(WXYZ) — The use of disposable wipes appears to be increasing during the pandemic, the Macomb County Public Works Commission says.
Officials say disposable wipes lead to costly damage to sewer pipes and pump stations serving both Macomb and Oakland counties.
MCPW Commissioner Candice S. Miller and Oakland County Water Resources Commissioner Jim Nash says wipes should never be flushed, even if labeling on packages indicate they are flushable.
“In early 2018, approximately 70 tons of debris that had accumulated over a period of three years was removed from the Northeast Sewage Pumping Station in Detroit. Three years later, a crew that recently completed a cleaning removed approximately 270 tons of debris,” Miller said. “That’s a huge – and troubling -- increase.
“It’s unfortunate that people continue to flush these wipes. It is causing more problems and more expense for every sewer system,” Miller said. “Throw them in the garbage after use. Do not flush them down the toilet.”
“Wipes form clumps that grow into hard masses creating blockages in sewer pipes,” said Nash. “They are not safe for the sewer system and should not be flushed down the toilet. We are seeing an uptick of issues specifically at the Oakland-Macomb Interceptor sewer system and pumping station. It is taking crews longer than expected to clean the systems due to the build-up of ‘flushable’ wipes. The cost of cleaning the wipes is costly to the system and its rate-payers.”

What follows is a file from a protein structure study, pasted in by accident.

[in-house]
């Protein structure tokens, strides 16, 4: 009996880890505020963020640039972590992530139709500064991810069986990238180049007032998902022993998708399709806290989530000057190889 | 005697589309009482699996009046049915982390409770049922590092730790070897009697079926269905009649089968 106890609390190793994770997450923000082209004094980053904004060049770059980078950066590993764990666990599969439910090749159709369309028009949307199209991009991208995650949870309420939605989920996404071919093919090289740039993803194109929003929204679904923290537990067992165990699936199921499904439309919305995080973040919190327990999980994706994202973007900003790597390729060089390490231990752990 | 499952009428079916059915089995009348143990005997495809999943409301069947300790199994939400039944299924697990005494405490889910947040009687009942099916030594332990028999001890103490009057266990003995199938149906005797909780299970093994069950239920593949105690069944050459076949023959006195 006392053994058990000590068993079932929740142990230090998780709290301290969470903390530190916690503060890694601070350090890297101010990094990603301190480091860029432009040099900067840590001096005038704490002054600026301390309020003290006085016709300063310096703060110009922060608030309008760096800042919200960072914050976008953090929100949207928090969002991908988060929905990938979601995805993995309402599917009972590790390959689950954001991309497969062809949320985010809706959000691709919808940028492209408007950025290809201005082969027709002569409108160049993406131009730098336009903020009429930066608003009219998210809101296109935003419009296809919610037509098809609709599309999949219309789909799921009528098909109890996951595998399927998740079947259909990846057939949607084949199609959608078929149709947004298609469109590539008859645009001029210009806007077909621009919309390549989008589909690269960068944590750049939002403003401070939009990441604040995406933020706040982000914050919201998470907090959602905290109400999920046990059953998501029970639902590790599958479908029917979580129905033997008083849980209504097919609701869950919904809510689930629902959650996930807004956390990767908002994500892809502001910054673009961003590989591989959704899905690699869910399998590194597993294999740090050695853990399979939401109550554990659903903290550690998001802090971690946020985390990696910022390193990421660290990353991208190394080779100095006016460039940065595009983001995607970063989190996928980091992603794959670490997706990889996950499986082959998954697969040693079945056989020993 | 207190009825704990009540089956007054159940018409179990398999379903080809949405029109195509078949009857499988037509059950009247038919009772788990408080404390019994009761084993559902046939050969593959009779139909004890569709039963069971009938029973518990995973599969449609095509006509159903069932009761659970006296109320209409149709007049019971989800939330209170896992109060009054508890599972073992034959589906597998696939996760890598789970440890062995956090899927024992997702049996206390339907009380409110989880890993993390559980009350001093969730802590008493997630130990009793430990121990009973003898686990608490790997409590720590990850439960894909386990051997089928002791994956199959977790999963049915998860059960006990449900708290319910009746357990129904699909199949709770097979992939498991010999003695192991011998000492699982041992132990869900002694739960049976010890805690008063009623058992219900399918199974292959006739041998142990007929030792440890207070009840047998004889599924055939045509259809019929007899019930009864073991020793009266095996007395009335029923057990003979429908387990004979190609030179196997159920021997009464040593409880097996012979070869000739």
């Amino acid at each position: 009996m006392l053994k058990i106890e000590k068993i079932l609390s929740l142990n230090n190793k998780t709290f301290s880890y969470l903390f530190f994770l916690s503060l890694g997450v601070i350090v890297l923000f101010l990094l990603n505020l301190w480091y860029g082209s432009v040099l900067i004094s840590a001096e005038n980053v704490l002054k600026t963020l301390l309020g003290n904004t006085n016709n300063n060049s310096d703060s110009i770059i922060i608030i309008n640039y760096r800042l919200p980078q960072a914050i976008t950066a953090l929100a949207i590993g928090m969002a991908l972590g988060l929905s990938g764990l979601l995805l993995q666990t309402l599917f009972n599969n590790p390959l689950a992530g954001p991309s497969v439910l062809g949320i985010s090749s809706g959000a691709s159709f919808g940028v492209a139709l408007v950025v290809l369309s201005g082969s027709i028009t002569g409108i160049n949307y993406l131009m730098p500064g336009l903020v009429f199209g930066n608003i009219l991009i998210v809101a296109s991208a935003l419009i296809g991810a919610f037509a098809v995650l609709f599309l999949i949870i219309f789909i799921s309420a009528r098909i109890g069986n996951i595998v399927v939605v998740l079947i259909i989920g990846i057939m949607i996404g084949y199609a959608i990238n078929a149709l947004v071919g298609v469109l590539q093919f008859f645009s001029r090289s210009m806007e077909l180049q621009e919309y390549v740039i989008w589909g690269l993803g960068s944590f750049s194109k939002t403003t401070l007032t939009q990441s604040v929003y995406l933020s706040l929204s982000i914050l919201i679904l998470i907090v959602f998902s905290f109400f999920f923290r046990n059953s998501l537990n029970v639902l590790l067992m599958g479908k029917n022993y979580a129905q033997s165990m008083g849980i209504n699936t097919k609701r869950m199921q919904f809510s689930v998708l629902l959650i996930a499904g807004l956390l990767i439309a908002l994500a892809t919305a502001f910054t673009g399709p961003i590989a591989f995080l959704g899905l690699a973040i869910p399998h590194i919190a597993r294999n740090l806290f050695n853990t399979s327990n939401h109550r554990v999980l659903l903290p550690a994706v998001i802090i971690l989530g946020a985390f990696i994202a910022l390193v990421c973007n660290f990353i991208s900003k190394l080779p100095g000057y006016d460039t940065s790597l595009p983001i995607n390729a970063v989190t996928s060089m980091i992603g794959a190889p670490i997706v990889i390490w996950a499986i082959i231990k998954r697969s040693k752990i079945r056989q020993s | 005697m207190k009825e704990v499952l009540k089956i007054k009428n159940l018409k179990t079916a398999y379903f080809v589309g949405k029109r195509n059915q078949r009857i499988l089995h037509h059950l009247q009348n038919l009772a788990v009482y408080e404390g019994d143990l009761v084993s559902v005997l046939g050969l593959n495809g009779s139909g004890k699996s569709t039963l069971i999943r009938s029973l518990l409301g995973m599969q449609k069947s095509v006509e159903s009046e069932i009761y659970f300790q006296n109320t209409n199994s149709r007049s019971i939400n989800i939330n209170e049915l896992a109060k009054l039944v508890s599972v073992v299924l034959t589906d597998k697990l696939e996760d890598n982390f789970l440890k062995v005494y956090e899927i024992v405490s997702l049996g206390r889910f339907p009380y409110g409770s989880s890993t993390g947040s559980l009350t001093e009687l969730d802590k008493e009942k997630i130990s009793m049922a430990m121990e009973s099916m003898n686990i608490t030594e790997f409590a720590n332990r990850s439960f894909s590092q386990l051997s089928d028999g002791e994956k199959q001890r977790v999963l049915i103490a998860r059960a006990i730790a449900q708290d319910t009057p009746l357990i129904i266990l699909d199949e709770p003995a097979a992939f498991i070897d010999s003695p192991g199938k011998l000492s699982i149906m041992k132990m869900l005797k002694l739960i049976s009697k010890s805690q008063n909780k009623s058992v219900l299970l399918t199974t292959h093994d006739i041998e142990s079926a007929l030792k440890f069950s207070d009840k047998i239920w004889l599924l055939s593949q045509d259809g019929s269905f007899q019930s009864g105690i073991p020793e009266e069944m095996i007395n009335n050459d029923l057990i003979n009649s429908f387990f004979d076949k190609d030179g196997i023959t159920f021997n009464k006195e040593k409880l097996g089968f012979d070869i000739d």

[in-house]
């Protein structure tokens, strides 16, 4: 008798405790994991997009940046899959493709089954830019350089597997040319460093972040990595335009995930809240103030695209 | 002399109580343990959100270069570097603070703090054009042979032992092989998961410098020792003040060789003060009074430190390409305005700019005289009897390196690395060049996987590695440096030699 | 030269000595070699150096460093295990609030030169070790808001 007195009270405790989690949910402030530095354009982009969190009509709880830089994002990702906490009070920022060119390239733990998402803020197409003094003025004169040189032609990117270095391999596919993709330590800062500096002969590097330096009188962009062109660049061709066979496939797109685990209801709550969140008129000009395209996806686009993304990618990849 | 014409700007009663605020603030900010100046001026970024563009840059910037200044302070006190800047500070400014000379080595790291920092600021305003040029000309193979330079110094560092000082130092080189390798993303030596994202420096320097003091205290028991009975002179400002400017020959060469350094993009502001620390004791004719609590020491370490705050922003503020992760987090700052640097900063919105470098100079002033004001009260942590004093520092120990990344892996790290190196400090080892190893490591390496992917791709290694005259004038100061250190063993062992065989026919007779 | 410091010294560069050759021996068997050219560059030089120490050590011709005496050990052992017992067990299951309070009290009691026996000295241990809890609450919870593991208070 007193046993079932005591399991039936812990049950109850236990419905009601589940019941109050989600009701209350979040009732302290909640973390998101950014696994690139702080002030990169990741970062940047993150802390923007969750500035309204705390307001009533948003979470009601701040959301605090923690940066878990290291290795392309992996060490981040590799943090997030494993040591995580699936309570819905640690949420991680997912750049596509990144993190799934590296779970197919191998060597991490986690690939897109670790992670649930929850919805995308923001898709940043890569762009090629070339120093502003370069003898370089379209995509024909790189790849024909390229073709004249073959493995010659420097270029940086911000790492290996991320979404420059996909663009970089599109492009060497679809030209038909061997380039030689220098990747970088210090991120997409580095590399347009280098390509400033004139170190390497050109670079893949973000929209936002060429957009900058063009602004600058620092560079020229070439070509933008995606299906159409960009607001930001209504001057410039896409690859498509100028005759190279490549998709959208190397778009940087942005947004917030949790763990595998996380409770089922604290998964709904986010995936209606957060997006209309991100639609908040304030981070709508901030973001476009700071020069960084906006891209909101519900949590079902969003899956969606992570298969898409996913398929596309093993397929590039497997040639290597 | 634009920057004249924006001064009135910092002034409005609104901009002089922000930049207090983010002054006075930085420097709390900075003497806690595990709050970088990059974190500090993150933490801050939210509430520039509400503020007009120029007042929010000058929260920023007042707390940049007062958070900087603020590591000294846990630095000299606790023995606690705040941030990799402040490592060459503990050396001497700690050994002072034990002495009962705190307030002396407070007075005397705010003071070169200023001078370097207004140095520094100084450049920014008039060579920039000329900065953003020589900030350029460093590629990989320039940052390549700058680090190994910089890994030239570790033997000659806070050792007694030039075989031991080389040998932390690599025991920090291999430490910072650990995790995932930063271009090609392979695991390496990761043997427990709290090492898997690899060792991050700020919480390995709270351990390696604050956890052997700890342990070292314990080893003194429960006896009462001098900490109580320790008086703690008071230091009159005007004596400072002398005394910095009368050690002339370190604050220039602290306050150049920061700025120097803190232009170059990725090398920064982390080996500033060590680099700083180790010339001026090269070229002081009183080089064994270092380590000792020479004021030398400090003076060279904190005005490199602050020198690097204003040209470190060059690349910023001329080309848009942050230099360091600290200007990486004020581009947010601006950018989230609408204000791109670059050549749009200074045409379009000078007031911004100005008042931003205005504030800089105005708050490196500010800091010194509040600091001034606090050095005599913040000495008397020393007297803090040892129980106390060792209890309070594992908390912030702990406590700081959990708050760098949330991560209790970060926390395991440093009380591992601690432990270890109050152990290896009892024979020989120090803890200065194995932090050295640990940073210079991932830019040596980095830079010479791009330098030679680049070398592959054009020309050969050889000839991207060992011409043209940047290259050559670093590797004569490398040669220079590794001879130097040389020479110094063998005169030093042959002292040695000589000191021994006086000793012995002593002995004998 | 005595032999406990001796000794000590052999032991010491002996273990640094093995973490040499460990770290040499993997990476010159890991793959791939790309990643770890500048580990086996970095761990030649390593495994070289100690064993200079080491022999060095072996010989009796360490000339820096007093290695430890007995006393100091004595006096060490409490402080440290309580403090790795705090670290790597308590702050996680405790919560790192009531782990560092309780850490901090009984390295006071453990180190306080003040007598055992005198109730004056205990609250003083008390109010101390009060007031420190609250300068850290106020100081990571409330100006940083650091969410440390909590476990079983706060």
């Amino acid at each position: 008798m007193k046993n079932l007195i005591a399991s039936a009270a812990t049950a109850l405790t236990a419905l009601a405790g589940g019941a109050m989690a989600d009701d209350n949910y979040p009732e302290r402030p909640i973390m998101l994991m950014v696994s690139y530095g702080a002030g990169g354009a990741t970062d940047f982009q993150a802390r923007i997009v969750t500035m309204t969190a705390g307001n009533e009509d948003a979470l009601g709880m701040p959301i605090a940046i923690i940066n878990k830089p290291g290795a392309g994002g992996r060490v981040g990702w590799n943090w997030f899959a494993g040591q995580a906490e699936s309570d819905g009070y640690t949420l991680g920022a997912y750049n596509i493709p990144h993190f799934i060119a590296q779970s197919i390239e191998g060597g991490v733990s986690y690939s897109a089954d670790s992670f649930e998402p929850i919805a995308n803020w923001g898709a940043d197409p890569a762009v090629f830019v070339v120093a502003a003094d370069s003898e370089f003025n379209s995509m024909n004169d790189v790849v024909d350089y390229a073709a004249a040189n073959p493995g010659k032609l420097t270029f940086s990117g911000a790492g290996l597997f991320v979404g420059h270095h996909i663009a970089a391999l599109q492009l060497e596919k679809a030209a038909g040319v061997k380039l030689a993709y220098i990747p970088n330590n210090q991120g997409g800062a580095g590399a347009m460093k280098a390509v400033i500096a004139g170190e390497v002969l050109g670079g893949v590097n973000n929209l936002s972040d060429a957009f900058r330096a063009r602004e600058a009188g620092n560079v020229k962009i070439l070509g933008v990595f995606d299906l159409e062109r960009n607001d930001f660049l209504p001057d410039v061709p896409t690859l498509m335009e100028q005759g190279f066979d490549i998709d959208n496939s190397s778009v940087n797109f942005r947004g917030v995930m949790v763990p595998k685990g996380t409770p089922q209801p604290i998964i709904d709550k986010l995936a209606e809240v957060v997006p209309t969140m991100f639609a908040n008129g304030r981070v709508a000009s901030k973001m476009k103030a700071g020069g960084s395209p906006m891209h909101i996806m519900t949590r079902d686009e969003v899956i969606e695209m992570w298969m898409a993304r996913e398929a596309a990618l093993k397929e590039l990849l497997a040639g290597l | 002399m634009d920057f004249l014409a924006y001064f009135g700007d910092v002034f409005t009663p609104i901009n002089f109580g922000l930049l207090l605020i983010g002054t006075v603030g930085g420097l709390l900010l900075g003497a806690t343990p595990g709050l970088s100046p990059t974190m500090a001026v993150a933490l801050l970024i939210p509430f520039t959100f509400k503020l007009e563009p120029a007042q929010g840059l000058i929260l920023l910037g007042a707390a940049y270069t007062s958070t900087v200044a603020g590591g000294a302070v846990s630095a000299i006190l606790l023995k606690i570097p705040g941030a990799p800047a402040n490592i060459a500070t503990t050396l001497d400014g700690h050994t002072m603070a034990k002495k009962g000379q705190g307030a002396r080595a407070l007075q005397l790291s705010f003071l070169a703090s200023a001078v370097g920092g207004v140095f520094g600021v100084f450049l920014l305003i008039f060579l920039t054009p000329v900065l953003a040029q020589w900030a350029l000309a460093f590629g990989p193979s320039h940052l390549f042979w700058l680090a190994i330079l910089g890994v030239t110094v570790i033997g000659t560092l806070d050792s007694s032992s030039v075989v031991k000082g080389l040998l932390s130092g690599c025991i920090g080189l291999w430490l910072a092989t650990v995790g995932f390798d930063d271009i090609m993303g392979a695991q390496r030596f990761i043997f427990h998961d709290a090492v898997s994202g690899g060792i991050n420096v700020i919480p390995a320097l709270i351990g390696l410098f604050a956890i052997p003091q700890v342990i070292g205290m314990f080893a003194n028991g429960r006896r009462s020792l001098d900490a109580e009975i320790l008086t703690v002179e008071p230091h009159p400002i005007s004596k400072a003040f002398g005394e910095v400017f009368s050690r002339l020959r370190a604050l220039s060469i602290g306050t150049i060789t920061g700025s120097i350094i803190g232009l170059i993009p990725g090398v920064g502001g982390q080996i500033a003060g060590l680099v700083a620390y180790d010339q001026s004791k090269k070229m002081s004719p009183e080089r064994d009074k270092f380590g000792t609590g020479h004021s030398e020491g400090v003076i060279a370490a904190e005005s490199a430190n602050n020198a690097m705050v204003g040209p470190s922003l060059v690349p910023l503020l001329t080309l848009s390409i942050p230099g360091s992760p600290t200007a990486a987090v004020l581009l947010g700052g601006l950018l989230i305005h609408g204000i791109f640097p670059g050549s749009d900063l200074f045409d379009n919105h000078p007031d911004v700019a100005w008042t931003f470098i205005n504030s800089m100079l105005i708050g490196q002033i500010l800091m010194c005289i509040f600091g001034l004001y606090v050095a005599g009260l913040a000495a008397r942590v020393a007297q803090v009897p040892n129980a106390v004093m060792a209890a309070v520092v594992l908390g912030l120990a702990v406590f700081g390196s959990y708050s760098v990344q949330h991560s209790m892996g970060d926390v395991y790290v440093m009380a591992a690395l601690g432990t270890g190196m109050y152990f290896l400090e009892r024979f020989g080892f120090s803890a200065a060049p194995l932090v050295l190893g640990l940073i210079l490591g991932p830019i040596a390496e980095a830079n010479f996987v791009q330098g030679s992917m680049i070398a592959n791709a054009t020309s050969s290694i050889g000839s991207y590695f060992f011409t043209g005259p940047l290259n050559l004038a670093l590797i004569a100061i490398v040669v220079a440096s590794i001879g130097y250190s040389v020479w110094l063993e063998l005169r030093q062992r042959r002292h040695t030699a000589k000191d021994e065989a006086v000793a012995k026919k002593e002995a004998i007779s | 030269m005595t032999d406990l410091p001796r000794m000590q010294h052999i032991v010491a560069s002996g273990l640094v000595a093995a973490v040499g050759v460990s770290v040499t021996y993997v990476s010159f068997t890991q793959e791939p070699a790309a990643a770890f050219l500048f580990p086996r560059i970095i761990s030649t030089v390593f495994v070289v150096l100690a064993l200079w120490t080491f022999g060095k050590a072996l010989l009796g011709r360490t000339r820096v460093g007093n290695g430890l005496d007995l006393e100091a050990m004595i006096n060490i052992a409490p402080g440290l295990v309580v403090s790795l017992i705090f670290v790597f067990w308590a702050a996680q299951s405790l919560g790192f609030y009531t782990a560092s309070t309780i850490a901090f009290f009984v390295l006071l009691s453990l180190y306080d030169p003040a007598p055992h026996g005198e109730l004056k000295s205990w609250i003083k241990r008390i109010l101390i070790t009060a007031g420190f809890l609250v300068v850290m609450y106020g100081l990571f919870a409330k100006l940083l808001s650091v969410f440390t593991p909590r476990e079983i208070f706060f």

The Northeast Sewage Pumping Station, located on State Fair near Outer Drive, handles sanitary sewage from a total of 23 communities in Macomb and Oakland counties that comprise the Oakland-Macomb Interceptor Drainage District.
Officials say crews that cleaned the massive bar screens that snag most of the debris before it reaches the pumps will now begin removing the wipes twice a year. However, some wipes get through, wreaking havoc on pumps and other parts of the mechanical handling of flushed wastewater.
Additionally, officials say an average of approximately 1,000 pounds of wipes a week was flushed down toilets prior to the COVID-19 pandemic before reaching the Clintondale Pumping Station in Clinton Township. A couple of months after COVID-19 resulted in stay-home orders 12 months ago, that average jumped to about 4,000 pounds a week.
From spring 2018 to spring 2020, Miller’s department says it spent approximately $100,000 to remove two large masses of wipes from the sewer system.
In 2018, a 19-ton mass of wipes and accumulated grease that attached to the sewer system was removed, dubbed the Macomb County "Fatberg." In 2019, workers removed a 1-ton mass of wipes that became known as the “Ragball.” It was composed of thousands of wipes that became knotted together in a different section of sewer.